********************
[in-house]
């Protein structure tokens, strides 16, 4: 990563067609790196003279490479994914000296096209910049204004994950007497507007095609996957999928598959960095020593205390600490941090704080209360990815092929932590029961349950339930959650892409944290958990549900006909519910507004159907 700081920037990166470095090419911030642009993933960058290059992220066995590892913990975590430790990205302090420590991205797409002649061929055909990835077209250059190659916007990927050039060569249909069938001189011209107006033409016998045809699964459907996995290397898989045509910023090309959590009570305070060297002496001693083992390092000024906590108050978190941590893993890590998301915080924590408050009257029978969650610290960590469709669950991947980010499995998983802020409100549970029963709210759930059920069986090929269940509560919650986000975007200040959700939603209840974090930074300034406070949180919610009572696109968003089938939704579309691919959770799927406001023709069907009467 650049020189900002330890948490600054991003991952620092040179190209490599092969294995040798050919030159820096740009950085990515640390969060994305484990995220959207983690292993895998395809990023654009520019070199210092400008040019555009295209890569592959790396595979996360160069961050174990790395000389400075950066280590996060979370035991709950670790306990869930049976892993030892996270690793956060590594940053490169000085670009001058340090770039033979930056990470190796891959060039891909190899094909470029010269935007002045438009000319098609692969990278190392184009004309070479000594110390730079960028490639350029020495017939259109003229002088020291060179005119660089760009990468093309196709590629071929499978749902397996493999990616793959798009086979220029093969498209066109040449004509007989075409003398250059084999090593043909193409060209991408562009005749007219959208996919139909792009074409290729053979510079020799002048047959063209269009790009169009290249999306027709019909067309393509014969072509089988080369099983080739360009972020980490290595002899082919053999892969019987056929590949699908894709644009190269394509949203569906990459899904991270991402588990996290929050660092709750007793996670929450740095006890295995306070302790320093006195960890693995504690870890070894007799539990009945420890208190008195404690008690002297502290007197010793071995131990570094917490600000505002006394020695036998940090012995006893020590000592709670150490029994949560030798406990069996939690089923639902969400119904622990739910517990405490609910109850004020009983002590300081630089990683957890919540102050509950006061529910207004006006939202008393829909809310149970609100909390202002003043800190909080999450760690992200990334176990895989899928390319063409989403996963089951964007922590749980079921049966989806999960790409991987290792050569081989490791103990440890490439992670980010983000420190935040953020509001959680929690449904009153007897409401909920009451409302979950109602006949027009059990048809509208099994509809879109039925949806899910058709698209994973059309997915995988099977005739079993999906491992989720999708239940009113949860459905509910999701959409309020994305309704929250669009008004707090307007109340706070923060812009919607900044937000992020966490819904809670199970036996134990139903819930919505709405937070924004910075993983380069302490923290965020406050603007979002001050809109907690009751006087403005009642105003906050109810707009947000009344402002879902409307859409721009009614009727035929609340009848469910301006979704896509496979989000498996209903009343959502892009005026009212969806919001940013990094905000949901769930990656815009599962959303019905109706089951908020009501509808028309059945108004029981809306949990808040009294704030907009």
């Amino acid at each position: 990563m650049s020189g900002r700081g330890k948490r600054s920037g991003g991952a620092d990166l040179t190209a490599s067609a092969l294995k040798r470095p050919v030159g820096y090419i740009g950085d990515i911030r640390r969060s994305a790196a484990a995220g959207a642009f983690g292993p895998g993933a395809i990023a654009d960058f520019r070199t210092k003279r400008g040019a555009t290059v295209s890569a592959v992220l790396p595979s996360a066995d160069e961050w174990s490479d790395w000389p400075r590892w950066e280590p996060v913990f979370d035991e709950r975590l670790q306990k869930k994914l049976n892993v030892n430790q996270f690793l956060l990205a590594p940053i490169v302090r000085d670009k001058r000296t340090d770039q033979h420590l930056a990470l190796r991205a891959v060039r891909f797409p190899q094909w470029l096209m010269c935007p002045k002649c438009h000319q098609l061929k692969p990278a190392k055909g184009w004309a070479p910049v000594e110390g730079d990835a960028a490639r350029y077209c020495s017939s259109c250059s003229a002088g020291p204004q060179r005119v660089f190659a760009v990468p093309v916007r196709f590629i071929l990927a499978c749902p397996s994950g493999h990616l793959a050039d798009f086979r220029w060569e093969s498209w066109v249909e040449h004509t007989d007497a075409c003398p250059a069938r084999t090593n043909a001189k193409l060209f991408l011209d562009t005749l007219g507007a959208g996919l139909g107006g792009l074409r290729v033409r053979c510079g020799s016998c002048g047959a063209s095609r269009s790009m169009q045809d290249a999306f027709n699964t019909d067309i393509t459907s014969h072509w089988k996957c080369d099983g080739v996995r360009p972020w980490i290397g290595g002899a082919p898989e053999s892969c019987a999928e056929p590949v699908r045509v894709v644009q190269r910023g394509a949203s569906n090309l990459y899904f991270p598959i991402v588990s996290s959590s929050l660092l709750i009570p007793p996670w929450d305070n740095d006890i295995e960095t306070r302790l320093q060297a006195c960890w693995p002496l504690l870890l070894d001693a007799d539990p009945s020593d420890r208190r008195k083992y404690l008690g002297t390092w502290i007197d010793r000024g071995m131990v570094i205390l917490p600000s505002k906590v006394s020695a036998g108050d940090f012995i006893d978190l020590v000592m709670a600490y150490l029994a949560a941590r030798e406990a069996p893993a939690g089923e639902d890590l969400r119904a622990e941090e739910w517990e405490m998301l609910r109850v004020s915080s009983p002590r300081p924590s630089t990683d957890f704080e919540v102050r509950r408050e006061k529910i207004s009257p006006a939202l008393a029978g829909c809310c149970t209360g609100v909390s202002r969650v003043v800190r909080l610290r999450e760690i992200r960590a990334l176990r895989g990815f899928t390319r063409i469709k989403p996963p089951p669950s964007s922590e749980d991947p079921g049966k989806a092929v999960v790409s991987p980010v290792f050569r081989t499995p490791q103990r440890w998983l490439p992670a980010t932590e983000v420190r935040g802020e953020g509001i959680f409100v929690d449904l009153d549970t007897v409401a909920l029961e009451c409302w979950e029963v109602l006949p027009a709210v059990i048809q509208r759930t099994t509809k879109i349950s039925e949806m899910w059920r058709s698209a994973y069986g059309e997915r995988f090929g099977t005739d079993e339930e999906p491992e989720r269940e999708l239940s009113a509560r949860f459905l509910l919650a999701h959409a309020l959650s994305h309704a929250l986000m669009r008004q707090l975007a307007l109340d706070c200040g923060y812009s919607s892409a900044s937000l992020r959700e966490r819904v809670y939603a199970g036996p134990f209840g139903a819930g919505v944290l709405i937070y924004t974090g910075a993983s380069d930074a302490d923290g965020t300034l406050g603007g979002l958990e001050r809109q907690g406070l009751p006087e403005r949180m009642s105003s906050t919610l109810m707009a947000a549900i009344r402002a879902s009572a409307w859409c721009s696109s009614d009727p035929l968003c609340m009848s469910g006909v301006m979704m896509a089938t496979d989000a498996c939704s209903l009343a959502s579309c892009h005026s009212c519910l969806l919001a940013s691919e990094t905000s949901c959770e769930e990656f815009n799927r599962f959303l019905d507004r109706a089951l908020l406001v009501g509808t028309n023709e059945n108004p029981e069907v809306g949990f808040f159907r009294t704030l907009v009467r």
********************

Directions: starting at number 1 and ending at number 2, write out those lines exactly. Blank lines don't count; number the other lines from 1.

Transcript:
[in-house]
């Protein structure tokens, strides 16, 4: 990563067609790196003279490479994914000296096209910049204004994950007497507007095609996957999928598959960095020593205390600490941090704080209360990815092929932590029961349950339930959650892409944290958990549900006909519910507004159907 700081920037990166470095090419911030642009993933960058290059992220066995590892913990975590430790990205302090420590991205797409002649061929055909990835077209250059190659916007990927050039060569249909069938001189011209107006033409016998045809699964459907996995290397898989045509910023090309959590009570305070060297002496001693083992390092000024906590108050978190941590893993890590998301915080924590408050009257029978969650610290960590469709669950991947980010499995998983802020409100549970029963709210759930059920069986090929269940509560919650986000975007200040959700939603209840974090930074300034406070949180919610009572696109968003089938939704579309691919959770799927406001023709069907009467 650049020189900002330890948490600054991003991952620092040179190209490599092969294995040798050919030159820096740009950085990515640390969060994305484990995220959207983690292993895998395809990023654009520019070199210092400008040019555009295209890569592959790396595979996360160069961050174990790395000389400075950066280590996060979370035991709950670790306990869930049976892993030892996270690793956060590594940053490169000085670009001058340090770039033979930056990470190796891959060039891909190899094909470029010269935007002045438009000319098609692969990278190392184009004309070479000594110390730079960028490639350029020495017939259109003229002088020291060179005119660089760009990468093309196709590629071929499978749902397996493999990616793959798009086979220029093969498209066109040449004509007989075409003398250059084999090593043909193409060209991408562009005749007219959208996919139909792009074409290729053979510079020799002048047959063209269009790009169009290249999306027709019909067309393509014969072509089988080369099983080739360009972020980490290595002899082919053999892969019987056929590949699908894709644009190269394509949203569906990459899904991270991402588990996290929050660092709750007793996670929450740095006890295995306070302790320093006195960890693995504690870890070894007799539990009945420890208190008195404690008690002297502290007197010793071995131990570094917490600000505002006394020695036998940090012995006893020590000592709670150490029994949560030798406990069996939690089923639902969400119904622990739910517990405490609910109850004020009983002590300081630089990683957890919540102050509950006061529910207004006006939202008393829909809310149970609100909390202002003043800190909080999450760690992200990334176990895989899928390319063409989403996963089951964007922590749980079921049966989806999960790409991987290792050569081989490791103990440890490439992670980010983000420190935040953020509001959680929690449904009153007897409401909920009451409302979950109602006949027009059990048809509208099994509809879109039925949806899910058709698209994973059309997915995988099977005739079993999906491992989720999708239940009113949860459905509910999701959409309020994305309704929250669009008004707090307007109340706070923060812009919607900044937000992020966490819904809670199970036996134990139903819930919505709405937070924004910075993983380069302490923290965020406050603007979002001050809109907690009751006087403005009642105003906050109810707009947000009344402002879902409307859409721009009614009727035929609340009848469910301006979704896509496979989000498996209903009343959502892009005026009212969806919001940013990094905000949901769930990656815009599962959303019905109706089951908020009501509808028309059945108004029981809306949990808040009294704030907009």